Tuesday, 17 March 2009
My thoughts on meditation
The last few weeks, I have started doing meditation. I do twenty minutes in the morning, or early afternoon, and the same amount of time at night.
I have really noticed an effect! A positive one.
It's funny in a way in that, in the past, I have usually criticized 'meditation'. This is mainly because of the attitudes I have observed, usually from Buddhists, who seemed very anti sacred medicine, but quite pompous about the 'superiority' of meditation'
And with this comes the entrenched 'demanded', formalism of this activity, and the hierarchical nature of who can do it best--sit crossy-legged with aching legs--and who has advanced to such and such a level. ALL of that turned me right off!
Also, I went through quite a long phase reading the writings of Jiddu Krishnamurti (K). He criticized the populist notion of meditation too, when it involved sitting down and concentrating on the breath, or any focus, in order to 'still the mind', and was especially scathing about meditation which involved repeating a mantra.
He would tell his listeners to experiment. That instead of saying their secret mantra (usually only known when they have been initiated, and often having spent quite a bit of money to receive their 'unique' mantra), to try instead just saying 'coca cola coca cola' etc etc, or any absurd name, and see what happens.
And what happens K said is that you get a superficial quietness of mind and body. You are in effect masking how you are really feeling. And his way 'negation': To listen to everything was the more authentic. And that this could be done when moving. IE>, for K meditation was just that~~Listening and Observing and vice versa!
Now I can accept that more than the whole imitatio-'Buddha' 'trip', but I --thankfully--fell out with K when I discovered about his private life, via a book I found written by his mistress.
I hadn't realized but I had gotten quite sucked into his perspective on reality, so I felt very betrayed, and also traumatized when I found out
It was good though because it has put me off gurus for life!
The ironical thing is that K always stressed he was not a guru, and one was not to take him as an authority. But you see the tra/ip is this: the 'needy' seek out those who say the have what the needy want. And he would slip in that he was basically ecstatically close to nature.
I remember, one book I have of his is called The Awakening of Intelligence
which contains photographic images of him, and one is where he is looking at nature, and his eyes are so very intense. Such as that draws in the unwary. You get into this sorry idea that you are lacking and (usually) 'he' is not. The guru-disciple complex.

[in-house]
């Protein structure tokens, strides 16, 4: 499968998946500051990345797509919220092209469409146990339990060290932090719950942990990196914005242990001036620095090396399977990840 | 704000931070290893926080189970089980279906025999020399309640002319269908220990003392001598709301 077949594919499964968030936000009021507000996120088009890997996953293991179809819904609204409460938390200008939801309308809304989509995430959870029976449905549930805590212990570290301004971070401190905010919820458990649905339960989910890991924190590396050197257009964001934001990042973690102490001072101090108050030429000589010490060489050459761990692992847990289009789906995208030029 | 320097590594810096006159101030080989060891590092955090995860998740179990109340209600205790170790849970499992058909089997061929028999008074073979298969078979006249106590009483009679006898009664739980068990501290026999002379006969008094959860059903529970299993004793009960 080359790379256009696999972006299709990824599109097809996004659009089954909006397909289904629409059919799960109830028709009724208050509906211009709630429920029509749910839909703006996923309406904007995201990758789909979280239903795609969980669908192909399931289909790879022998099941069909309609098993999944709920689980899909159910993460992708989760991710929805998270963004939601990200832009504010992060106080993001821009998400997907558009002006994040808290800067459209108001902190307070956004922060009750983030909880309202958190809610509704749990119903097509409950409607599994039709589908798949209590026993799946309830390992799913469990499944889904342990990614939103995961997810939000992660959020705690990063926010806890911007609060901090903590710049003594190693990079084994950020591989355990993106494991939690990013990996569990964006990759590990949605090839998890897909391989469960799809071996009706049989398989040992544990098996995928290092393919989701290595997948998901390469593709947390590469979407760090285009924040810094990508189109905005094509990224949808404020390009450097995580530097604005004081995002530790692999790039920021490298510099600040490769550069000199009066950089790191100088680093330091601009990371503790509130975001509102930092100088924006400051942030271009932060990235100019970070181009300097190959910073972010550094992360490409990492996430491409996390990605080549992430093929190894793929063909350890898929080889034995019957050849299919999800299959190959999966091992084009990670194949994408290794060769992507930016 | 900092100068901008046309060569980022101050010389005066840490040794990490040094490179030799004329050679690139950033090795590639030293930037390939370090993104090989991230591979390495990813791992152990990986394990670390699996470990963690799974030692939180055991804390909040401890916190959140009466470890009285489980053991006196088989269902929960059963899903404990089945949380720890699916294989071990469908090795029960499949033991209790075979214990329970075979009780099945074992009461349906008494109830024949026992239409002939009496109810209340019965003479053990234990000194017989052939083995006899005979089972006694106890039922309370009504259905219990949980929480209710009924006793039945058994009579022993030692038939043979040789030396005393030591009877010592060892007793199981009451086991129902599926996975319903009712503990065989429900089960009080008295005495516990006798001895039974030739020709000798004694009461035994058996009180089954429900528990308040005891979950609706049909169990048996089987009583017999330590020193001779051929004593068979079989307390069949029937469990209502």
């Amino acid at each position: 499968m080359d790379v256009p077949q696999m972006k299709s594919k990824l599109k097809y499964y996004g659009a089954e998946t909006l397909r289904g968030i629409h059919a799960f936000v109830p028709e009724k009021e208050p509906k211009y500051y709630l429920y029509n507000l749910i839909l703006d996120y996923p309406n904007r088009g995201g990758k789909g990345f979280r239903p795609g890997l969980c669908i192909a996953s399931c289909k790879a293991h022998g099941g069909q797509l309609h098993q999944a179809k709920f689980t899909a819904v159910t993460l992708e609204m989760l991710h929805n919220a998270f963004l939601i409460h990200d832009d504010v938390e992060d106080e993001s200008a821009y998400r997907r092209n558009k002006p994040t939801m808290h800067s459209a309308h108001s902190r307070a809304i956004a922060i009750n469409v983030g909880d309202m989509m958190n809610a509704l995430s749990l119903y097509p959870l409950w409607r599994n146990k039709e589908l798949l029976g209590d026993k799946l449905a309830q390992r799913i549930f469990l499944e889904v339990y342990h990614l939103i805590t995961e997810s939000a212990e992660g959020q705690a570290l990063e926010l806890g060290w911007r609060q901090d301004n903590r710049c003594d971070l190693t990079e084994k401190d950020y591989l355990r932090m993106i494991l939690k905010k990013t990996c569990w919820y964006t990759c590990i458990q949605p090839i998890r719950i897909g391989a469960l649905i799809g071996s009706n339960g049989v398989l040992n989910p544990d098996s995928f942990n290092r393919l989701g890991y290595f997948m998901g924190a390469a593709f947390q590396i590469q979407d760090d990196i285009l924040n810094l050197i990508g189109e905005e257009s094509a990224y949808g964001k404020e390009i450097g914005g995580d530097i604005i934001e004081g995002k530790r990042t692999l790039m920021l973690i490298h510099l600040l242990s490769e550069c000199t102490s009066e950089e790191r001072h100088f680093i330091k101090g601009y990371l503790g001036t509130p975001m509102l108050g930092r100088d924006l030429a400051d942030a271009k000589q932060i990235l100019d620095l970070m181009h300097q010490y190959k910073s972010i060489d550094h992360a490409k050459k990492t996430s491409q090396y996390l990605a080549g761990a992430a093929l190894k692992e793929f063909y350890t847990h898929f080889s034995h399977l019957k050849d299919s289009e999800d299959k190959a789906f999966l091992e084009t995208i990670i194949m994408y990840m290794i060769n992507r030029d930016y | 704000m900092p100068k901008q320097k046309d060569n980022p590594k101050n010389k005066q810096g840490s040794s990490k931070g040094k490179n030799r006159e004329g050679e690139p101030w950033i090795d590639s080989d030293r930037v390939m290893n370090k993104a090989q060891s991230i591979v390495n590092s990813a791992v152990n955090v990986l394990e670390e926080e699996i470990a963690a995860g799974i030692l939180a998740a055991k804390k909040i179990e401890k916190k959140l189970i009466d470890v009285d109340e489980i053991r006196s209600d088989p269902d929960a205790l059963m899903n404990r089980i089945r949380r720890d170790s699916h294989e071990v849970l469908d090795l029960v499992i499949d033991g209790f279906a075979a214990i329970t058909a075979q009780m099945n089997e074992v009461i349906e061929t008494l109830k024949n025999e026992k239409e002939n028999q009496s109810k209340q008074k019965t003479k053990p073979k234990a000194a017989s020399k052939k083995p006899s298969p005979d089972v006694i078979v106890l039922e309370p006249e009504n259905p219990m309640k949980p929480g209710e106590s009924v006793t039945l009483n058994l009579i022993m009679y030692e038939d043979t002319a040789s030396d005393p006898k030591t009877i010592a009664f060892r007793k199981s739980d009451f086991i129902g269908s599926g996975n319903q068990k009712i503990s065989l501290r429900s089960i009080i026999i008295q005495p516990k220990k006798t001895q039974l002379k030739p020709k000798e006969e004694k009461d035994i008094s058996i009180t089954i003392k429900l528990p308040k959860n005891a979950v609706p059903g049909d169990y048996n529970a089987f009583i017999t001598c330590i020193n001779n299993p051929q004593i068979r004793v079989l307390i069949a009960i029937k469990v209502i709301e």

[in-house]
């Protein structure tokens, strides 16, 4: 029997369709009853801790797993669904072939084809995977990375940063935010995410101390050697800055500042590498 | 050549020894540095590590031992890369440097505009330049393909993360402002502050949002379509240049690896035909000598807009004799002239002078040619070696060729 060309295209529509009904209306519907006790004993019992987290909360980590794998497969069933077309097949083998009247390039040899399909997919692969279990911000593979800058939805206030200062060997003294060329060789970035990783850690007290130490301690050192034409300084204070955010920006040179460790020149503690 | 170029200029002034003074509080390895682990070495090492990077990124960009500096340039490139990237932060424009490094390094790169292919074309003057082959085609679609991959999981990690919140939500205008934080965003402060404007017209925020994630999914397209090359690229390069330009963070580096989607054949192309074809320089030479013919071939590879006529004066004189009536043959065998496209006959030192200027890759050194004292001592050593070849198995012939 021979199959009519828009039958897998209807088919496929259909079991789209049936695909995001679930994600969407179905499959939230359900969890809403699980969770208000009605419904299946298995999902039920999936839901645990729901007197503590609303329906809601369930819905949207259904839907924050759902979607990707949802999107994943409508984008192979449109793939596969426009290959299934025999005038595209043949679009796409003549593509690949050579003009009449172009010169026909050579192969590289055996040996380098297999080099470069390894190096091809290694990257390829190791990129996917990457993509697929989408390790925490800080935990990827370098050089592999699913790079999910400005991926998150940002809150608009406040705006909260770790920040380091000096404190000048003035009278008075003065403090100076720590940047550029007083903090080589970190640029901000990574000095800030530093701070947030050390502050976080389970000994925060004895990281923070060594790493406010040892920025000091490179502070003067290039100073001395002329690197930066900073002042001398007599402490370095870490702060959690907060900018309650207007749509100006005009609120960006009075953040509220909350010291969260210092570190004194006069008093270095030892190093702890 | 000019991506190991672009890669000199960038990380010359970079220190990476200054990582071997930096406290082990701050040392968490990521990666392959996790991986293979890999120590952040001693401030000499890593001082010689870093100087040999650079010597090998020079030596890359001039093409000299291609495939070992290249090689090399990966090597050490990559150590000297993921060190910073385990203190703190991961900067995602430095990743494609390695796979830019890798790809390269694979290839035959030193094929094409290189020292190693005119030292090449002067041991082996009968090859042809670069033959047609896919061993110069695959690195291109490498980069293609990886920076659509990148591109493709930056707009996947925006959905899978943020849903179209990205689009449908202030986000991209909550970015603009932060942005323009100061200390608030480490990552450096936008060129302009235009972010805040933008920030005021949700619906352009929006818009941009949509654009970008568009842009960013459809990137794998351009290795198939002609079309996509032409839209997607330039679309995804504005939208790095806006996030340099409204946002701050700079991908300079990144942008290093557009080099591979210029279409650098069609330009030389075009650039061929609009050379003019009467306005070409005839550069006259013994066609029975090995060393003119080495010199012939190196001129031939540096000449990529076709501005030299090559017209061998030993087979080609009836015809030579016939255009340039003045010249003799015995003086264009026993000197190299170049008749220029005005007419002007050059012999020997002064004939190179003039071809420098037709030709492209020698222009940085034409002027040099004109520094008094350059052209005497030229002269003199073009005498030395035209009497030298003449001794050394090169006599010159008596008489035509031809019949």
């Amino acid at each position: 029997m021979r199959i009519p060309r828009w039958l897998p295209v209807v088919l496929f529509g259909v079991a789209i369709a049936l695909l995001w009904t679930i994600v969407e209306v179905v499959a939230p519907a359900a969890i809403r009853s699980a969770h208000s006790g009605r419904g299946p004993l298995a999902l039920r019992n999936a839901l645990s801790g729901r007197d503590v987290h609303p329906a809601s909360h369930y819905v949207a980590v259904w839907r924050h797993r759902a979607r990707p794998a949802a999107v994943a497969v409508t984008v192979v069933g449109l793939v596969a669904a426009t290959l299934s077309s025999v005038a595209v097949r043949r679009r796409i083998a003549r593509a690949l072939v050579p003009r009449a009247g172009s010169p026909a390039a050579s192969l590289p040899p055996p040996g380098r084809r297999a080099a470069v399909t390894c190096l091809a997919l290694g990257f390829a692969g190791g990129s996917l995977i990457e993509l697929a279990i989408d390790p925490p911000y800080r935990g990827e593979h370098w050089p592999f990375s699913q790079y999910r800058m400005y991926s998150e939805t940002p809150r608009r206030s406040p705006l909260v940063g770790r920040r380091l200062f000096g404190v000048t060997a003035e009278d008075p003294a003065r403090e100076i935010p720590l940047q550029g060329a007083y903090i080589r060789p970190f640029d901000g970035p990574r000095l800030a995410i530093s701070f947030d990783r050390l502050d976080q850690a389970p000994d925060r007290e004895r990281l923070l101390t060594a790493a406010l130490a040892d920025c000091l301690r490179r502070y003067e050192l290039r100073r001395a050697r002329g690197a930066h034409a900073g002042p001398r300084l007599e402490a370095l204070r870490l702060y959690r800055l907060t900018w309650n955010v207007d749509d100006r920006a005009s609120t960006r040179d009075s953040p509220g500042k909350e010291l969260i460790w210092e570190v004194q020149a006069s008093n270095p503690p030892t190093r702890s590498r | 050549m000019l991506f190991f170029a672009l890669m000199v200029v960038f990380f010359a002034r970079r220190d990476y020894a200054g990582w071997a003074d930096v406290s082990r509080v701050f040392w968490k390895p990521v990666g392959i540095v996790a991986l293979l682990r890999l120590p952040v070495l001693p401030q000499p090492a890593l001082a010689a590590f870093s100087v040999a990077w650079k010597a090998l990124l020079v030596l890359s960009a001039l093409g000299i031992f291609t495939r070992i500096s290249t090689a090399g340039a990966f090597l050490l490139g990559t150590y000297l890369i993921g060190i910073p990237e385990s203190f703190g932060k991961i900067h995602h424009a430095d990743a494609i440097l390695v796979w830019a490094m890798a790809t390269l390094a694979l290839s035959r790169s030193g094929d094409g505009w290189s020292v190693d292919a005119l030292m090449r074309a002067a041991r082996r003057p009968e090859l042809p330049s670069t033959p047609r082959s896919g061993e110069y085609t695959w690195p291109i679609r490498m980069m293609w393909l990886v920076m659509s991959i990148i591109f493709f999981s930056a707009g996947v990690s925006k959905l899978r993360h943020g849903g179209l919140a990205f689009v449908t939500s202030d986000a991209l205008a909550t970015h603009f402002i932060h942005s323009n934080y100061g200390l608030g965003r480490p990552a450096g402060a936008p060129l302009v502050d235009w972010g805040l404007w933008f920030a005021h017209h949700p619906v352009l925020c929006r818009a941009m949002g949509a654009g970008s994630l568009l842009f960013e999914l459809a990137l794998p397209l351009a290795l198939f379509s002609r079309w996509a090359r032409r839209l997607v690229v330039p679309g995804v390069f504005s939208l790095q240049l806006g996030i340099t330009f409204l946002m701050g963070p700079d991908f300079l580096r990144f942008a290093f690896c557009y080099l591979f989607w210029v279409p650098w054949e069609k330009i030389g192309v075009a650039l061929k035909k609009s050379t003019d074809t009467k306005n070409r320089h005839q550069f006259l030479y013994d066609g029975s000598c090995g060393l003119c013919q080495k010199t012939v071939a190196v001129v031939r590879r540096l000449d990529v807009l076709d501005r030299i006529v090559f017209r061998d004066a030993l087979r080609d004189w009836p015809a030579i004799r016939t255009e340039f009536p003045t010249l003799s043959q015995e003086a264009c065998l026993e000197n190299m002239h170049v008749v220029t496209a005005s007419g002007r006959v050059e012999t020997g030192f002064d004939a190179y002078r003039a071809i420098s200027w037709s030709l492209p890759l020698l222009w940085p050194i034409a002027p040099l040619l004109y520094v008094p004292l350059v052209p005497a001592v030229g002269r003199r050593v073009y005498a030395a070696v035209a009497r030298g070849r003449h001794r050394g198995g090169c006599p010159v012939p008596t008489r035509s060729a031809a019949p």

I went onto explore more how this game can play us by reading this must-read book: The Guru Papers: Masks of Authoritarian Power, by Joel Kramer & Diana Alstad
Although I appreciate K's version of meditation more so than the more populist versions, yet, still, he was coming from an Advaita Vedantist perspective of 'negation' meaning that all forms of imagination should , yes be deeply listened to, but only in the process of negating them so as to come to a place of 'awakening'. In order that--he claimed--when you observe nature, a tree, bird, face, cloud etc there is no psychological gap in between observer and observed. The observer realizes the observer and observed are one.
Now, of course, that all sounds very seductive doesn't it? But you see I have experienced that with psychedelics, and anyone else can if they respect the experience. But K was very critical of psychedelics--as most of the gurus are, and major religions etcetera (too much competition!), and believed the anti-sacred mecicine propaganda he would read in Readers Digest!
So, like they all do, he would claim that only he really knows what he means, implying that you/me aren't 'there' yet. So....more books sold, more paying audiences, and sold out tours. A business. Making the punter believe they are lacking.
I have just finished reading a really interesting book, Daimonic Reality: A Field Guide to the Otherworld, by Patrick Harpur, and he writes something very interesting, in explaining Jung's views on Oriental meditation:
..."he [Jung] was simply aware of the danger of oriental disciplines, such as meditation and yoga, which seek to obliterate or to transcend the outpourings of Imagination, and so become a new kind of repression, denying the images of life."
, page 281.
As an artist, I most definately do not want to do that! I, of course, see danger of images when they are used by unscrupulous people to mislead, and manipulate, but that is not the fault of the images.
And Imagination is very important in connection with the partaking of sacred medicine, where one is to enter deeply with the process of images and doing so this can be an extraordinary healing experience.
So it doesn't make sense to me to try and obliterate, negate, 'transcend' Image-ination when meditating. So I don't! Hence when I meditate I allow bodymind to think, feel, whatever happens. And I feel very peacefull when doing so. Breathing becomes deeper without any effort. It is just sitting down, being quiet, and listening to flow.
I love it when I see horses 'meditating'. I have often seen more than several, when sun is hot, under a tree, some facing its trunk, and eyes shut. I wish I had taken pictures because this would have been image I would have headed this article with!
They are naturally just being still and quiet. Just that.